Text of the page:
Joe Biden says people will go back to work if employers pay ‘decent wage’

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President Biden on Monday dismissed concerns that expanded federal unemployment benefits are discouraging people from returning to work, saying “we need to stay focused on the real problems.”

The president, who has been thwarted in his efforts to raise the federal minimum wage to $15, also said businesses that received more than $1.4 trillion in COVID-19 relief last year should use some of that taxpayer money to boost wages to entice employees back to work.

“People will come back to work if they’re paid a decent wage,” Mr. Biden said in an address on the economy at the White House. “My expectation is that, as our economy comes back, these companies will provide fair wages and safe work environments. And if they do, they’ll find plenty of workers.”

Hiring in April slowed to weaker-than-expected 266,000 jobs, the government reported on Friday. The U.S. Chamber of Commerce blamed a $300-per-week federal jobless benefit for encouraging Americans to stay at home.

“Paying people not to work is dampening what should be a stronger jobs market,” the chamber said in a statement.

The president rejected that logic.

“I know there’s been a lot of discussion since Friday’s report that people are being paid to stay home, rather than go to work, but we don’t see much evidence of that,” Mr. Biden said. “Look, it’s easy to say … because of the generous unemployment benefits, that is a major factor in labor shortages. Americans want to work. I think the people who claim Americans won’t work, even if they find a good and fair opportunity, underestimate the American people.”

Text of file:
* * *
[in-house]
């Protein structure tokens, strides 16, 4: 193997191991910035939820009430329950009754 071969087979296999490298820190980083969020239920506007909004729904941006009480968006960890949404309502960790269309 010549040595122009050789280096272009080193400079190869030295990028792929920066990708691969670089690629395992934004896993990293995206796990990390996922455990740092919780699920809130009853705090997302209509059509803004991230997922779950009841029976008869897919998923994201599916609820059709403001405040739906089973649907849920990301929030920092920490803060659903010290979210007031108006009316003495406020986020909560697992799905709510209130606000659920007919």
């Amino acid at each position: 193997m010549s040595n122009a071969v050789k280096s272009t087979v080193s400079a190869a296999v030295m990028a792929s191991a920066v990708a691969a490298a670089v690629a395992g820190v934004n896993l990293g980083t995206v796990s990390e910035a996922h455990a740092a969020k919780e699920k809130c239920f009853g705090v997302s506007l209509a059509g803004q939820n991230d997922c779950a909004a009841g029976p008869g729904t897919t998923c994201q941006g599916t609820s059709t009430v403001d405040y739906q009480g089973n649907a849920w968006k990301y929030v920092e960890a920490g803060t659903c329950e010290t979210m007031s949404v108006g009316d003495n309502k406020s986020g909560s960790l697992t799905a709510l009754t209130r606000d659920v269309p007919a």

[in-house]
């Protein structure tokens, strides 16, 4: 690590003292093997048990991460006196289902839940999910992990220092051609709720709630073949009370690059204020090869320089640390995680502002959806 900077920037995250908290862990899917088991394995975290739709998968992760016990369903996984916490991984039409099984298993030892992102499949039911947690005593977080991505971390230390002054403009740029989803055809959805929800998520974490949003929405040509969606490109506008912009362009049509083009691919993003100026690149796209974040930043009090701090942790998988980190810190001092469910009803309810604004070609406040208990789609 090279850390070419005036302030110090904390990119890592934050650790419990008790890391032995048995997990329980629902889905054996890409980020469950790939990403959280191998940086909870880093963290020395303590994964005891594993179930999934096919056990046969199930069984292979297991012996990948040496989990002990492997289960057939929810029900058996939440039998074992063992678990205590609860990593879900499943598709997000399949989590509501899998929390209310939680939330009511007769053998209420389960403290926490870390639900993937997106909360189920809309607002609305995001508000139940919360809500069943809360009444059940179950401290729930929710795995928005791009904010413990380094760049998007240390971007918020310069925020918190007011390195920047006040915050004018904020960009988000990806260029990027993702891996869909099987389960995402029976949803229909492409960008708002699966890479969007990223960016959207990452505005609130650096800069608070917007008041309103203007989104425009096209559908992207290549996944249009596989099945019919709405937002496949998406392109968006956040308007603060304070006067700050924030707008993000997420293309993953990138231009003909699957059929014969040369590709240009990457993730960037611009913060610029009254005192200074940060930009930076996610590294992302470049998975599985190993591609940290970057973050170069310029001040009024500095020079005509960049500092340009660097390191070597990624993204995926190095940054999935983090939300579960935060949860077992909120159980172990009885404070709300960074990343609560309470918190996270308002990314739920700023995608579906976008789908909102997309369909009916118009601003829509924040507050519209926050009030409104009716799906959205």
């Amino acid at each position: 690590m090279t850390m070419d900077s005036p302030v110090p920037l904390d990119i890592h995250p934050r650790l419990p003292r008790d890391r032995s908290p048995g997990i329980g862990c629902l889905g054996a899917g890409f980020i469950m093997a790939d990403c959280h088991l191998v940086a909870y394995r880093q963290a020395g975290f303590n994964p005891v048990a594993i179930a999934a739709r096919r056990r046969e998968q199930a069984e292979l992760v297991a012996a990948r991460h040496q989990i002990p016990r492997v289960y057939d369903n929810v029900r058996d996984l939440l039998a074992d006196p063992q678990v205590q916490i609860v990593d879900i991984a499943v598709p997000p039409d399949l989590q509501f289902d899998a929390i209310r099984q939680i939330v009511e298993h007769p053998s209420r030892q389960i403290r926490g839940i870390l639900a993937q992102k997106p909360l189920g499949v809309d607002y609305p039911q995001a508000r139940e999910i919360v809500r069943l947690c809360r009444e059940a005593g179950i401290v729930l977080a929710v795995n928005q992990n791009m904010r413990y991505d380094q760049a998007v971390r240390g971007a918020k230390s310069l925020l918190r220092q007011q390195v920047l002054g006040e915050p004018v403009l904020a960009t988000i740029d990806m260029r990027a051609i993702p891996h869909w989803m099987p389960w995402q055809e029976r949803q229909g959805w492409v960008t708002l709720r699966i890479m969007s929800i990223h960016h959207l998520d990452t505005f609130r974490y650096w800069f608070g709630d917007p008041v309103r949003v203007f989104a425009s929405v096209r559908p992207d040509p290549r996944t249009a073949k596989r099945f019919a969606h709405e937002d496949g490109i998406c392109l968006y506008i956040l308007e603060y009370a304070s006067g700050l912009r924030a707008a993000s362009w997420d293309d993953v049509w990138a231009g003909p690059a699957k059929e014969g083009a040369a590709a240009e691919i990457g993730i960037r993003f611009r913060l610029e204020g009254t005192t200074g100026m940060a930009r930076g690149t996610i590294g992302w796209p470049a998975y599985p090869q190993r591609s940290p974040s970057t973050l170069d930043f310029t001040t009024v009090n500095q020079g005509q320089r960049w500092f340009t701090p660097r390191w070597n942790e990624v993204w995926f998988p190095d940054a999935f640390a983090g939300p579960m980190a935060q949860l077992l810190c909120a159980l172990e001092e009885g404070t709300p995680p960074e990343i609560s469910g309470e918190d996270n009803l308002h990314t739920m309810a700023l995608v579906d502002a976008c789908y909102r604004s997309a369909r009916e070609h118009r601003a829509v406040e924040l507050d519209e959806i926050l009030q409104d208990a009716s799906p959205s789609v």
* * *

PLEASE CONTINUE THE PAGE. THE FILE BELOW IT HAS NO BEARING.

Still, the president said the administration will make clear that the law calls on people to accept “suitable” job offers instead of collecting unemployment benefits.

“No one should be allowed to game the system,” Mr. Biden said. “But let’s not take our eye off the ball. We need to stay focused on the real problems in front of us — beating this pandemic and creating jobs. For many of those folks, unemployment benefits are a lifeline. Families who are just trying to put food on the table, keep a roof over their head, they aren’t the problem.”

The president’s line on wages parrots the most liberal members of his party. Senate Budget Committee Chairman Bernard Sanders of Vermont said rather than the government rescinding the $300-per-week additional unemployment benefit, companies should “end starvation wages.”

Responding to the Chamber of Commerce, Rep. Ilhan Omar, Minnesota Democrat, tweeted, “The interests of big business are at war with the interests of the working class. They will spend millions of dollars to take $300 a month away from you and your family, to force you to work for them for pennies. Their greed has no bounds.”

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